Canine Otohematoma – Causes and Recommended Treatment

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otohematoma in dogs

Otohematoma is a fairly common problem in dogs, especially those with droopy ears or who commonly suffer from otitis. It is a very easy pathology to detect, since our dog’s ear can become “swollen” as if it were a balloon.

Treatment should be as immediate as possible to avoid complications such as infections or permanent deformations of the dog’s ear. Next, we will explain the main causes, their treatment and the guidelines to follow to prevent this ear problem in our pet.

Index of contents

  • 1 What is an Otohematoma?
  • 2 How does an otohematoma occur?
  • 3 What factors cause Otohematomas?
  • 4 What factors predispose to suffer Otohematomas?
  • 5 How is an Otohematoma diagnosed?
  • 6 What is the treatment for an Otohematoma?
  • 7 What guidelines should be followed after an Otohematoma operation?

What is an Otohematoma?

An otohematoma is a bruise located in the dog’s pinna that is, an accumulation of blood between the skin and the atrial cartilage. The dog’s ears are like a sandwich: a layer of skin, ear cartilage, and another layer of skin; and between these layers there are blood vessels.

The main problem is that there are hardly any blood vessels in the dog’s ear and the reabsorption of this blood can be complicated and accumulate in the form of a kind of bag.

Initially, only is an accumulation of liquid blood and serum But over time, if not treated, clots form that can cause permanent scarring of the dog’s ear and other secondary complications such as atrial cartilage infections (perichondritis).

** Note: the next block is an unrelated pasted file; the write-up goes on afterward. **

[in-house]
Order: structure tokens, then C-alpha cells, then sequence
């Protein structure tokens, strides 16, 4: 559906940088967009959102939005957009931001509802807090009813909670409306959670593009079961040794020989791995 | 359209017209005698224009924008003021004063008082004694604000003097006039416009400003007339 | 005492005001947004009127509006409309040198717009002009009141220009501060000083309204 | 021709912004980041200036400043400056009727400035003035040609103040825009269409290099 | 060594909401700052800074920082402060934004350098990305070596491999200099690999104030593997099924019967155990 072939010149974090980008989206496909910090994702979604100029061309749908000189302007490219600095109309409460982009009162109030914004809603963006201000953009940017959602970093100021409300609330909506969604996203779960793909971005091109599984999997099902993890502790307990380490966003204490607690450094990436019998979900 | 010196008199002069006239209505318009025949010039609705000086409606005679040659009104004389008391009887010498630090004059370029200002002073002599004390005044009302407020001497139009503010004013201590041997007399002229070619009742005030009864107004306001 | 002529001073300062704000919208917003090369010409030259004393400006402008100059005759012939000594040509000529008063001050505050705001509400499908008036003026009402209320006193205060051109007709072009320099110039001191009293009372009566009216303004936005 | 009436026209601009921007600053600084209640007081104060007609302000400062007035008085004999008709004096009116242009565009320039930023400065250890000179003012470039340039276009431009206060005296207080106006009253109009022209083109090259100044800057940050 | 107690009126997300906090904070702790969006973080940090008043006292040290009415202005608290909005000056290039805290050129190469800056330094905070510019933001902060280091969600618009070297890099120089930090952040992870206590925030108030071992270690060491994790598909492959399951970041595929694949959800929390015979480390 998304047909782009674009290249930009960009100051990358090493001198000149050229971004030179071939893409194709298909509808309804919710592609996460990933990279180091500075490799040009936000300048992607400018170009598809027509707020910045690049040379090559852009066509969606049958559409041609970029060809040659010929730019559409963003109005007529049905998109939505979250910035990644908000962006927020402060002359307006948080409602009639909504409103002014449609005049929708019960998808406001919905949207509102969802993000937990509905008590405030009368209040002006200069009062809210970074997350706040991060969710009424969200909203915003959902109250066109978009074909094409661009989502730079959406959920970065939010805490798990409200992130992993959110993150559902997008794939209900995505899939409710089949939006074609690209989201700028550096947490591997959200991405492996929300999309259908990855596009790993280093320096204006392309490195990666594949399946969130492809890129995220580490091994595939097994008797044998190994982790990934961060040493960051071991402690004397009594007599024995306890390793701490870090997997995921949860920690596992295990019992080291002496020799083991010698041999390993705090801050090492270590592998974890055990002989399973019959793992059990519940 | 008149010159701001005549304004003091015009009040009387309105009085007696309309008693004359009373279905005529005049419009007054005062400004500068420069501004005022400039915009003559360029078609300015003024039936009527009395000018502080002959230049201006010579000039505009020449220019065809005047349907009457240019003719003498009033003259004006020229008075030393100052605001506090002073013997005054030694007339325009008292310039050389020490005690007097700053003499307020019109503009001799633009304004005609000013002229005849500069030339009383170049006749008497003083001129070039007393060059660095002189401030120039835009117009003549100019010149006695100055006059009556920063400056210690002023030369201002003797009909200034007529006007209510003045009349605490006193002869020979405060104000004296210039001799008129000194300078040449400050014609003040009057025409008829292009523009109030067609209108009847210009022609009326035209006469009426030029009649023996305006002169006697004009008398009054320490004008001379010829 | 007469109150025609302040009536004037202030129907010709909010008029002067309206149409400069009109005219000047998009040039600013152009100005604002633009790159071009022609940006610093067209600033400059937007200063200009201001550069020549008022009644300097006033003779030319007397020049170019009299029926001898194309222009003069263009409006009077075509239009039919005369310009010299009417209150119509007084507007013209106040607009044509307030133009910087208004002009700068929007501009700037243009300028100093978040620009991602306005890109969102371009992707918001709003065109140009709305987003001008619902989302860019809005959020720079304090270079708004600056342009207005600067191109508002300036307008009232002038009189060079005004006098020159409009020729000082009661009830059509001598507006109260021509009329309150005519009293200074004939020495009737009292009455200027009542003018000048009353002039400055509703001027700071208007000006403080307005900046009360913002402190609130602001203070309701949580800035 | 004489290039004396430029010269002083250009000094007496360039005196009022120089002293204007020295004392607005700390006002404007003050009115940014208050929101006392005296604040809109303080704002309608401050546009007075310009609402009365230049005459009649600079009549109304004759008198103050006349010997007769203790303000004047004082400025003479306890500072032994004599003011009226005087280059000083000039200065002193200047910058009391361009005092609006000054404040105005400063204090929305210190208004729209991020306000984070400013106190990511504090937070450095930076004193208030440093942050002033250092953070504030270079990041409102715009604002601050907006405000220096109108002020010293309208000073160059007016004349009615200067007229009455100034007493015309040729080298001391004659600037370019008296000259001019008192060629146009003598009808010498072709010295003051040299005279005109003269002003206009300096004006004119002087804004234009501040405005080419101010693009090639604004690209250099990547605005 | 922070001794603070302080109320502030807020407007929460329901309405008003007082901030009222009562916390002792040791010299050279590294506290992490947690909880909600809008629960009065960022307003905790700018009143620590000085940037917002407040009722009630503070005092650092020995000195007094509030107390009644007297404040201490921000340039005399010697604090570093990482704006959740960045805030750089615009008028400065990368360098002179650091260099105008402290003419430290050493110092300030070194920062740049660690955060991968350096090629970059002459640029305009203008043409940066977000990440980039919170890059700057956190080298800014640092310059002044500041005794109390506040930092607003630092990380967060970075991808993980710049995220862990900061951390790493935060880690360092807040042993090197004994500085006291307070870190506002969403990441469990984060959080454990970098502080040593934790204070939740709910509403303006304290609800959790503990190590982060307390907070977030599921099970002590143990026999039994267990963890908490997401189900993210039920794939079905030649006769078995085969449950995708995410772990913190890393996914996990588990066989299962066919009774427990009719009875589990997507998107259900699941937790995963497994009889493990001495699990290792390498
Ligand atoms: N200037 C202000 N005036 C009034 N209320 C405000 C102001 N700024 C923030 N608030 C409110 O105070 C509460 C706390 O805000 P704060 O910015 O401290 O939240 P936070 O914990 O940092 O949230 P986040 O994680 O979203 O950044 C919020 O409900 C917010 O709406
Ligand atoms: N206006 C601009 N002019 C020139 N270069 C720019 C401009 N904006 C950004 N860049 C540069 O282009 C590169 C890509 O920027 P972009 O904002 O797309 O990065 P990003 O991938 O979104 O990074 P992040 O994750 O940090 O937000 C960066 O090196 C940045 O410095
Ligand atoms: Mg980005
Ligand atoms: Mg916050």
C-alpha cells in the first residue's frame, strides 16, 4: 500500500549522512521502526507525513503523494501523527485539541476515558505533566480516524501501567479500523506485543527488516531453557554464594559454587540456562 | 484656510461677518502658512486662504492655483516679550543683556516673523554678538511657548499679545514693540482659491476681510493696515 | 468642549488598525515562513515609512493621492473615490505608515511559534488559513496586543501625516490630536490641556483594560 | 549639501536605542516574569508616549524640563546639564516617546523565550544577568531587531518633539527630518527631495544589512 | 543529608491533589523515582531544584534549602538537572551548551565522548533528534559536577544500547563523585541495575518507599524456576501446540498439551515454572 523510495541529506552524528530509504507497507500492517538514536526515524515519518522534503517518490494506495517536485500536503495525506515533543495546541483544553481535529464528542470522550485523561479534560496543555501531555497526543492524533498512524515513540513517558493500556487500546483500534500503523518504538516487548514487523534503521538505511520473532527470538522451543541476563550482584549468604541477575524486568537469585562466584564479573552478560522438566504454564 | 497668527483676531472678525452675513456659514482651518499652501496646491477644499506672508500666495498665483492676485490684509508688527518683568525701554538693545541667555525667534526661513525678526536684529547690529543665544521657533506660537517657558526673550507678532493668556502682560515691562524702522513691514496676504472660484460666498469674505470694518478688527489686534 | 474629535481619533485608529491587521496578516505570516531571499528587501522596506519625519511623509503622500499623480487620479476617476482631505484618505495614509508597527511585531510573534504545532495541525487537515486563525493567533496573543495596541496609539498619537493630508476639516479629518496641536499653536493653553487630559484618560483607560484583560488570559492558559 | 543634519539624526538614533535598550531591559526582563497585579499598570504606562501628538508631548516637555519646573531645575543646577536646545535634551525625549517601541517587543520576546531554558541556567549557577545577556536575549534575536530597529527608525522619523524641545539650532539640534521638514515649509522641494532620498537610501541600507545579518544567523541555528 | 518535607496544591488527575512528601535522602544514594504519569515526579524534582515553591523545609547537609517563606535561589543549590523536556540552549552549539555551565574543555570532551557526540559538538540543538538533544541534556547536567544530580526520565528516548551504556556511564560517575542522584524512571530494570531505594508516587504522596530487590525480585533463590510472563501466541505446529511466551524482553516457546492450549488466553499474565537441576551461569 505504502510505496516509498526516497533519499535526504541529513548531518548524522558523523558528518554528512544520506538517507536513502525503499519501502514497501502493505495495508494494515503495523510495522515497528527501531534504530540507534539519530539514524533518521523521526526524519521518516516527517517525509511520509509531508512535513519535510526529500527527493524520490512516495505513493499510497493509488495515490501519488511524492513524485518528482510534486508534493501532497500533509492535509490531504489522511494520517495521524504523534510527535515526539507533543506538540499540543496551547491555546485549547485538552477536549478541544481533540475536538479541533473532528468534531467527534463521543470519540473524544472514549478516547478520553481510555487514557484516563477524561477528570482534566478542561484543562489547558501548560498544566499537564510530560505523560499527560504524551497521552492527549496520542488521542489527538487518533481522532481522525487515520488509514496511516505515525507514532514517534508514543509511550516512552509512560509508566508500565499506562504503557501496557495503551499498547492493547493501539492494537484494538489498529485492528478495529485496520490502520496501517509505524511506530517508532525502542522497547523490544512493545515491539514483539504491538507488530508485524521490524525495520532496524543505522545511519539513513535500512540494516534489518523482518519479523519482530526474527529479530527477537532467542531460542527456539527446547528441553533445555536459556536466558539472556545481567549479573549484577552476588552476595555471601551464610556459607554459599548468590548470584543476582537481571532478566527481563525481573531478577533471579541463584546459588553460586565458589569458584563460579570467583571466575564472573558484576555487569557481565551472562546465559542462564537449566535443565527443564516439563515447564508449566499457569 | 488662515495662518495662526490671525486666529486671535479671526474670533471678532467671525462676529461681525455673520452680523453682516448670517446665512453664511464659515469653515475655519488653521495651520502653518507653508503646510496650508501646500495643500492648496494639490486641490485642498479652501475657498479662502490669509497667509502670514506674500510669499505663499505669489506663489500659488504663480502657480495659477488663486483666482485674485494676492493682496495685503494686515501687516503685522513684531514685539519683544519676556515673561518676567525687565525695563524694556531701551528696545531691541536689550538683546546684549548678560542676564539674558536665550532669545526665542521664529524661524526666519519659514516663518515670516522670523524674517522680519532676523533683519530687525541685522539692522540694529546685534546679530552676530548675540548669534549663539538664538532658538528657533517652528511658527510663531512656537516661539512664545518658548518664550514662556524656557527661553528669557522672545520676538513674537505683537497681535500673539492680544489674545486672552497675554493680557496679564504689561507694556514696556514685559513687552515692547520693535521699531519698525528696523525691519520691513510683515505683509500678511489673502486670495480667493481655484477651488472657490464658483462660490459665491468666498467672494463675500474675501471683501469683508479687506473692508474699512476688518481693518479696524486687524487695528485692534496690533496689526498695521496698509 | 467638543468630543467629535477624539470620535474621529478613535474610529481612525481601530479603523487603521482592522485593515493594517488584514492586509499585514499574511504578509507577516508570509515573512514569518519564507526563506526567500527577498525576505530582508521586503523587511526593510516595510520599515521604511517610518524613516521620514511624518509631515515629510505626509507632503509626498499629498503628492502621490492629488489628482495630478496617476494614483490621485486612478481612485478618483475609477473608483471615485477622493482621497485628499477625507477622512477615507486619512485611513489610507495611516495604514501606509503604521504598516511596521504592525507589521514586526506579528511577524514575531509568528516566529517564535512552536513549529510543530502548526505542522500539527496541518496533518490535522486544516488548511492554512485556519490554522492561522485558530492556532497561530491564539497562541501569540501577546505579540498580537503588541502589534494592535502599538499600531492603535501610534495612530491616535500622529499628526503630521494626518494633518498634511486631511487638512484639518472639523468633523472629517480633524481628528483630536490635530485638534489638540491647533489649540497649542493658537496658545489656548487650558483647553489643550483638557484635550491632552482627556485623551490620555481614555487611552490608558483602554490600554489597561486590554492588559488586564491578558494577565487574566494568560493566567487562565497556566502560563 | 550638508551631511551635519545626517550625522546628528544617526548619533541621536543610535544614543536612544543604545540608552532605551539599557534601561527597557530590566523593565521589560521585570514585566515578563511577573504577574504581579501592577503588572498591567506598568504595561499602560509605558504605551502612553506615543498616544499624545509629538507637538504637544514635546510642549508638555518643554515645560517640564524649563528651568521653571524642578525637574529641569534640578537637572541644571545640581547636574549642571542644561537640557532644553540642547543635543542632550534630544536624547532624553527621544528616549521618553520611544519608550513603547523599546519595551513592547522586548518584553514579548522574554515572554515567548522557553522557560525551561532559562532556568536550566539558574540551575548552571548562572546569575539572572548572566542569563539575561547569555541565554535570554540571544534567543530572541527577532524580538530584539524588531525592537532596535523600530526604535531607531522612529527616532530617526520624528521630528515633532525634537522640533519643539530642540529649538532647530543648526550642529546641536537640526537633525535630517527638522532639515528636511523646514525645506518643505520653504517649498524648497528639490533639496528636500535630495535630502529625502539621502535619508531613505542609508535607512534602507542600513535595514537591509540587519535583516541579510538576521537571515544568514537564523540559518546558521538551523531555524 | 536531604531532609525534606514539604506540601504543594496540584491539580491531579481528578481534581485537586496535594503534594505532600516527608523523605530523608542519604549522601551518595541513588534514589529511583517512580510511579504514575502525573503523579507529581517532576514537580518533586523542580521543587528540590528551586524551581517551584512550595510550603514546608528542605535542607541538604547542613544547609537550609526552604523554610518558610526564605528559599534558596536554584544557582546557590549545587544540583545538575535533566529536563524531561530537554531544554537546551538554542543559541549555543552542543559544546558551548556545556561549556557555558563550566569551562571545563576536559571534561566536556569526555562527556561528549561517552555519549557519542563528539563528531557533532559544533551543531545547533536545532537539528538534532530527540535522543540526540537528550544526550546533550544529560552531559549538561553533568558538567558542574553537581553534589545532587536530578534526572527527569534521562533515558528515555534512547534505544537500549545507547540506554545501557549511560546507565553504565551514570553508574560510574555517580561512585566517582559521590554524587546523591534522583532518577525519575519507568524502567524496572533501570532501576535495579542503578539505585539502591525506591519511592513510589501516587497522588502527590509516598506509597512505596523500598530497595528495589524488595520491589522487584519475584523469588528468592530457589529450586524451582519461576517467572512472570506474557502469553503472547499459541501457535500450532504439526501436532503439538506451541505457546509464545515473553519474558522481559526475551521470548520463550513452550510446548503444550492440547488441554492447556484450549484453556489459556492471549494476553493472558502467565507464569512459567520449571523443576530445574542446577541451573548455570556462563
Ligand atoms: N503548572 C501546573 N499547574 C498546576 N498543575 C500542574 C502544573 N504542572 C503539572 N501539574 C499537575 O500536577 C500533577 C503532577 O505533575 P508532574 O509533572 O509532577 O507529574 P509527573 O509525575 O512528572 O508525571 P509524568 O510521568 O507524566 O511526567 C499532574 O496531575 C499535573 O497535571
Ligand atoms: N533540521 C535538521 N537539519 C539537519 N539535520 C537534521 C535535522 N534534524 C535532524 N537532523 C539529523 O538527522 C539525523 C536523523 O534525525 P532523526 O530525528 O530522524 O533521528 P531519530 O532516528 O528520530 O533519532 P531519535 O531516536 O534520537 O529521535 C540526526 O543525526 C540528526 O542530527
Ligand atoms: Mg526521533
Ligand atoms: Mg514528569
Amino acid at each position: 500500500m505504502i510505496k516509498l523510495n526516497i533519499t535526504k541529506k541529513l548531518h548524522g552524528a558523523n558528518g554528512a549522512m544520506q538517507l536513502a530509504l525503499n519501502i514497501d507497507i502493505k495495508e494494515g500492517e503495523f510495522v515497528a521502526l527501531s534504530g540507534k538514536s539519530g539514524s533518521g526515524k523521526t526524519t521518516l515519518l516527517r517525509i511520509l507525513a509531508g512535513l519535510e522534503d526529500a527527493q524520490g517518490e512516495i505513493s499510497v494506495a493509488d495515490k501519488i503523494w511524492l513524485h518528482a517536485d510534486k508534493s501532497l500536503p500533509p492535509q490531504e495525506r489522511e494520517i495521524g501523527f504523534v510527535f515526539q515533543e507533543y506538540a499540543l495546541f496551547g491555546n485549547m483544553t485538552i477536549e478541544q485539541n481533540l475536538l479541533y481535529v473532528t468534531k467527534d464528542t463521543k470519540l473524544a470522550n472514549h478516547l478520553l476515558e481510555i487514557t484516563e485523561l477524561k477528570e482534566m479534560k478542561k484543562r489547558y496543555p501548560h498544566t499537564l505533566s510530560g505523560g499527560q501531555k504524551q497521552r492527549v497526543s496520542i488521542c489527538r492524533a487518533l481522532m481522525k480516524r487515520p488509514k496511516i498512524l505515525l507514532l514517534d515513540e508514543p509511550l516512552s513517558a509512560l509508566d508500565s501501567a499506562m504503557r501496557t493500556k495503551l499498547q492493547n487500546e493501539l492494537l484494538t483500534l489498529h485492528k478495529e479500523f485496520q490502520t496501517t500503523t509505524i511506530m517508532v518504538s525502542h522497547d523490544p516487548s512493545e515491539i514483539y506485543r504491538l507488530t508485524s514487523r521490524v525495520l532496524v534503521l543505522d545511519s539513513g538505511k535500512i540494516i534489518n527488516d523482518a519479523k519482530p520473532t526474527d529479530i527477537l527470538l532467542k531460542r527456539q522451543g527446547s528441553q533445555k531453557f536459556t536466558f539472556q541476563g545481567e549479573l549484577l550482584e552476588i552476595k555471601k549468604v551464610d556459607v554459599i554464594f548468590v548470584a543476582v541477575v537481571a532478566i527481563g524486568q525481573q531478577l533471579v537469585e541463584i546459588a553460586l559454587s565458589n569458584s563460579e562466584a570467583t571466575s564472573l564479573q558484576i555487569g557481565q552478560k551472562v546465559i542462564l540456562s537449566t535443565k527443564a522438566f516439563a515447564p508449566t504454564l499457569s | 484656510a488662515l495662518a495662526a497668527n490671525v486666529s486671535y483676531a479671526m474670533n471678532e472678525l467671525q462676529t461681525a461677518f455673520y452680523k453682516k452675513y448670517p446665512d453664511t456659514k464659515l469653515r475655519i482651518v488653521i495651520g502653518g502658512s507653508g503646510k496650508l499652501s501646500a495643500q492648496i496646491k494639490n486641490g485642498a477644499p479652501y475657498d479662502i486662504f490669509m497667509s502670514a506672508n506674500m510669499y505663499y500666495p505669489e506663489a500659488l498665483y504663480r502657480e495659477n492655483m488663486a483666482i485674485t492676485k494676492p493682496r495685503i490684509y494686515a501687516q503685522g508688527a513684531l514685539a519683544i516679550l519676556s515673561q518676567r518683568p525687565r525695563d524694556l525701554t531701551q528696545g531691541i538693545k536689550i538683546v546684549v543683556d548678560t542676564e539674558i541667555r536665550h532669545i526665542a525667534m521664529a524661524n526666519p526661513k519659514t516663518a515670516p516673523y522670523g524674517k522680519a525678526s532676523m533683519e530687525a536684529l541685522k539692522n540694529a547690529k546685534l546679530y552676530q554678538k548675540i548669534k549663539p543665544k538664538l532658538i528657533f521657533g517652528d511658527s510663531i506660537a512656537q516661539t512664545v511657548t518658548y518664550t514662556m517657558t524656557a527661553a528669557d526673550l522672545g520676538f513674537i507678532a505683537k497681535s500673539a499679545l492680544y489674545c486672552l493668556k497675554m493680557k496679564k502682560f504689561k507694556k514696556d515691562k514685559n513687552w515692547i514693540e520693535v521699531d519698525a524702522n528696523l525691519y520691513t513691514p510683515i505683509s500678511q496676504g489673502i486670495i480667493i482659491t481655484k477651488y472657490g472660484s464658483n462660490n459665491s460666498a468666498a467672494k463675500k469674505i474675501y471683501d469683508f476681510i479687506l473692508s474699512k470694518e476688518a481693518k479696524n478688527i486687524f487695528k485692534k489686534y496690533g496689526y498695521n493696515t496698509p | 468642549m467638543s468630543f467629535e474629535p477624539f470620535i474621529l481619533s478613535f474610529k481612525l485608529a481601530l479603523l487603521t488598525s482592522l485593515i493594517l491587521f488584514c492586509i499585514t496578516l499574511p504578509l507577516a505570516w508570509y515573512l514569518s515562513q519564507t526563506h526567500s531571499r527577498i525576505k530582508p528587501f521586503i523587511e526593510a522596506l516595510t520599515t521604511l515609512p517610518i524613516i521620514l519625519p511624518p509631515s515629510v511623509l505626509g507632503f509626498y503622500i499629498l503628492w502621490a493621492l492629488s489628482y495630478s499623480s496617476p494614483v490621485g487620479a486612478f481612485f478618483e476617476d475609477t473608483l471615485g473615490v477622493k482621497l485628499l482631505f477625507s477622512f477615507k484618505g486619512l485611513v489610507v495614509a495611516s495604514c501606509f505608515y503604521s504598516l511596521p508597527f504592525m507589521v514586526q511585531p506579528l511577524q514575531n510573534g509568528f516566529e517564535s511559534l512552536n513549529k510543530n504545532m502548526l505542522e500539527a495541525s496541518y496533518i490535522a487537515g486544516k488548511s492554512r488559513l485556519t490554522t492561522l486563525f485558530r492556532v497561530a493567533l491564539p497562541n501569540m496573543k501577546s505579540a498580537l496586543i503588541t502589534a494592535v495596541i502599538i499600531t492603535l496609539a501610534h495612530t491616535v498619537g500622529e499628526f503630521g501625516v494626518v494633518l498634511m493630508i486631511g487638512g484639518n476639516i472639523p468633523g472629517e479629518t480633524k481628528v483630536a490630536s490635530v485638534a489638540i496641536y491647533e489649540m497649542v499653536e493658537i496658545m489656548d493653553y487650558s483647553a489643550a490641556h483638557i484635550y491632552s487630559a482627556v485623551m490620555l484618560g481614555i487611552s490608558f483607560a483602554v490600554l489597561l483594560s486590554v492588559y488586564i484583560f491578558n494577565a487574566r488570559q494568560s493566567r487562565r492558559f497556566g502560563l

How does an otohematoma occur?

Direct trauma to our dog’s ear, scratching of the ears, or repeated shaking of the head, can cause the rupture of blood vessels in the pinna. This causes the outflow of blood that accumulates under the skin of the ear (between the skin and the cartilage), causing a fluctuating bulge in the flag that will be of different sizes depending on the amount of extravased blood.

If we let the time pass without going to the vet, new trauma to the area (such as scratching or shaking), can cause a new hemorrhage to restart and increase the size and severity of the process.

What factors cause Otohematomas?

As we have seen, the cause of otohematomas is the rupture of the blood vessels of the pinna. This break usually occurs for 3 reasons:

  • Direct trauma to the ear area (hitting, fighting between dogs)
  • Repeated autotraumatisms due to scratching or shaking of the head due to itching or earaches from underlying pathologies (otitis, allergies, parasites)
  • Fragility of blood vessels in older dogs (increases the risk of bleeding even if there is no significant trauma to the area).

What factors predispose to suffer Otohematomas?

In addition to the aforementioned, these factors can make your dog more predisposed to suffer an otohematoma.

  • Ears Type: Otohematomas are more common in lop-eared dogs.
  • Sex: the incidence of otohematomas is higher in males than in females.
  • Age: The incidence of otohematomas increases with age due to the fragility of the blood vessels in these dogs.
  • Recurrences: otohematomas they can leave sequels in the area, being common that there are recurrences in dogs that have undergone this process previously.